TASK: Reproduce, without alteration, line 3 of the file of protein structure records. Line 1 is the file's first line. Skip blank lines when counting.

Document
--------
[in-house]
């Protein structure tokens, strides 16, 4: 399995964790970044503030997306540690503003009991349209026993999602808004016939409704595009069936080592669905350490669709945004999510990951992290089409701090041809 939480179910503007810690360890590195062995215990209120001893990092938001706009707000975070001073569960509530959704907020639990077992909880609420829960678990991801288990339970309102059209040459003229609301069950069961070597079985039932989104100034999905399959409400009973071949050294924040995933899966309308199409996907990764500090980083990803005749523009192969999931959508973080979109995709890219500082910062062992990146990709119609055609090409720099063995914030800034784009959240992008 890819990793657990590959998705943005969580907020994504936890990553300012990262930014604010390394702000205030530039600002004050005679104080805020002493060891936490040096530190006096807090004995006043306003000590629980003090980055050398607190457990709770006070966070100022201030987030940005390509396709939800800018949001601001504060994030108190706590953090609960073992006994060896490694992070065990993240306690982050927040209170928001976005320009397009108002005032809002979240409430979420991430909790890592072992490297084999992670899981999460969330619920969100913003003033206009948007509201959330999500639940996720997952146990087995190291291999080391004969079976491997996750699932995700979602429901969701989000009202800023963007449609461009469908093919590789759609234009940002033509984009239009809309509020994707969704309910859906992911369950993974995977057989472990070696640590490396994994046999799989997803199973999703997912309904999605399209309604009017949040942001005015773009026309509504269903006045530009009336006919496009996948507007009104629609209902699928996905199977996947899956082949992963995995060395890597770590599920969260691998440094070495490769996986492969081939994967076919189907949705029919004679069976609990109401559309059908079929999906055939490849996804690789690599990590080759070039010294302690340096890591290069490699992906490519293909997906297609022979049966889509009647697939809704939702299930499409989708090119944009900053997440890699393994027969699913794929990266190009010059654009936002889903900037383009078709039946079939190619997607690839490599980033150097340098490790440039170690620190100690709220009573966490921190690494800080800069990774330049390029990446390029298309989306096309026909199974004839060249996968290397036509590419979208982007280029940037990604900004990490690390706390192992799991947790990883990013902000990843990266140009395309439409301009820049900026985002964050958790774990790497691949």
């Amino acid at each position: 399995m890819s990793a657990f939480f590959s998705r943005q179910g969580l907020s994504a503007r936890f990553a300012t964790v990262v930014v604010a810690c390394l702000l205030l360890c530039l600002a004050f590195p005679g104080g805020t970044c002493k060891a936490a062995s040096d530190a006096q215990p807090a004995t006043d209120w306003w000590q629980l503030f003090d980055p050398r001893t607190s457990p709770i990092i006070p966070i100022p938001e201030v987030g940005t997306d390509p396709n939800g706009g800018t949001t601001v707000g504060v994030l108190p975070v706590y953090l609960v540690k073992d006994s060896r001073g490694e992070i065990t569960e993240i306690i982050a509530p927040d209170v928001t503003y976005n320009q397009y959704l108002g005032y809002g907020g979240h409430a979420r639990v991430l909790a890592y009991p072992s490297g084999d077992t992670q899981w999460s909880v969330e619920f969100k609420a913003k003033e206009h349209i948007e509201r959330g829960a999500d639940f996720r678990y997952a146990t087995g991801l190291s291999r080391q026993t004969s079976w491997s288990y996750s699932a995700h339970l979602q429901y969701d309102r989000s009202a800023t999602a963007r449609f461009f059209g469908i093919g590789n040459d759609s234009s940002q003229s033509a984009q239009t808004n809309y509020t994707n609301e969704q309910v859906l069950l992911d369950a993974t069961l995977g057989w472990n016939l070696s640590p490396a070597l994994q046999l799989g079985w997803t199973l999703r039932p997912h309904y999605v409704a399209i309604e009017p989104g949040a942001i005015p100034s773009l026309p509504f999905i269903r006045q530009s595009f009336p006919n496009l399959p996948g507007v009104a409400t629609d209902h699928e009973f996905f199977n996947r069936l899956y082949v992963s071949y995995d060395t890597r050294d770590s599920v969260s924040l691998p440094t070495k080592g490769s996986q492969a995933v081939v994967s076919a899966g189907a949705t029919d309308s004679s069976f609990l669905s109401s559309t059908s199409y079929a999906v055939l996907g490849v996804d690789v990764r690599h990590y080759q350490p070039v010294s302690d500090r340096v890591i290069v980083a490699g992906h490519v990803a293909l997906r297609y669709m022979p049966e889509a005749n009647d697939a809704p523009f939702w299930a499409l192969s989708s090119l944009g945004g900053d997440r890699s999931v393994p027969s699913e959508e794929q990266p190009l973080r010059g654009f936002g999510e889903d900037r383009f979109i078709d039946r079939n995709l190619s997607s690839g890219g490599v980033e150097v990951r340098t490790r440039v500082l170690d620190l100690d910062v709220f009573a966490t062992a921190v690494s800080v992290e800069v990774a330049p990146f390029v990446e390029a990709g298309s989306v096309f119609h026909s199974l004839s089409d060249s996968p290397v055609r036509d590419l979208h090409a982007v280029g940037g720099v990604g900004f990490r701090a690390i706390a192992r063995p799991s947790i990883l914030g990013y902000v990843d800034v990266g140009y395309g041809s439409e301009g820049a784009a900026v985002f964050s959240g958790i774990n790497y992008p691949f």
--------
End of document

């Amino acid at each position: 399995m890819s990793a657990f939480f590959s998705r943005q179910g969580l907020s994504a503007r936890f990553a300012t964790v990262v930014v604010a810690c390394l702000l205030l360890c530039l600002a004050f590195p005679g104080g805020t970044c002493k060891a936490a062995s040096d530190a006096q215990p807090a004995t006043d209120w306003w000590q629980l503030f003090d980055p050398r001893t607190s457990p709770i990092i006070p966070i100022p938001e201030v987030g940005t997306d390509p396709n939800g706009g800018t949001t601001v707000g504060v994030l108190p975070v706590y953090l609960v540690k073992d006994s060896r001073g490694e992070i065990t569960e993240i306690i982050a509530p927040d209170v928001t503003y976005n320009q397009y959704l108002g005032y809002g907020g979240h409430a979420r639990v991430l909790a890592y009991p072992s490297g084999d077992t992670q899981w999460s909880v969330e619920f969100k609420a913003k003033e206009h349209i948007e509201r959330g829960a999500d639940f996720r678990y997952a146990t087995g991801l190291s291999r080391q026993t004969s079976w491997s288990y996750s699932a995700h339970l979602q429901y969701d309102r989000s009202a800023t999602a963007r449609f461009f059209g469908i093919g590789n040459d759609s234009s940002q003229s033509a984009q239009t808004n809309y509020t994707n609301e969704q309910v859906l069950l992911d369950a993974t069961l995977g057989w472990n016939l070696s640590p490396a070597l994994q046999l799989g079985w997803t199973l999703r039932p997912h309904y999605v409704a399209i309604e009017p989104g949040a942001i005015p100034s773009l026309p509504f999905i269903r006045q530009s595009f009336p006919n496009l399959p996948g507007v009104a409400t629609d209902h699928e009973f996905f199977n996947r069936l899956y082949v992963s071949y995995d060395t890597r050294d770590s599920v969260s924040l691998p440094t070495k080592g490769s996986q492969a995933v081939v994967s076919a899966g189907a949705t029919d309308s004679s069976f609990l669905s109401s559309t059908s199409y079929a999906v055939l996907g490849v996804d690789v990764r690599h990590y080759q350490p070039v010294s302690d500090r340096v890591i290069v980083a490699g992906h490519v990803a293909l997906r297609y669709m022979p049966e889509a005749n009647d697939a809704p523009f939702w299930a499409l192969s989708s090119l944009g945004g900053d997440r890699s999931v393994p027969s699913e959508e794929q990266p190009l973080r010059g654009f936002g999510e889903d900037r383009f979109i078709d039946r079939n995709l190619s997607s690839g890219g490599v980033e150097v990951r340098t490790r440039v500082l170690d620190l100690d910062v709220f009573a966490t062992a921190v690494s800080v992290e800069v990774a330049p990146f390029v990446e390029a990709g298309s989306v096309f119609h026909s199974l004839s089409d060249s996968p290397v055609r036509d590419l979208h090409a982007v280029g940037g720099v990604g900004f990490r701090a690390i706390a192992r063995p799991s947790i990883l914030g990013y902000v990843d800034v990266g140009y395309g041809s439409e301009g820049a784009a900026v985002f964050s959240g958790i774990n790497y992008p691949f």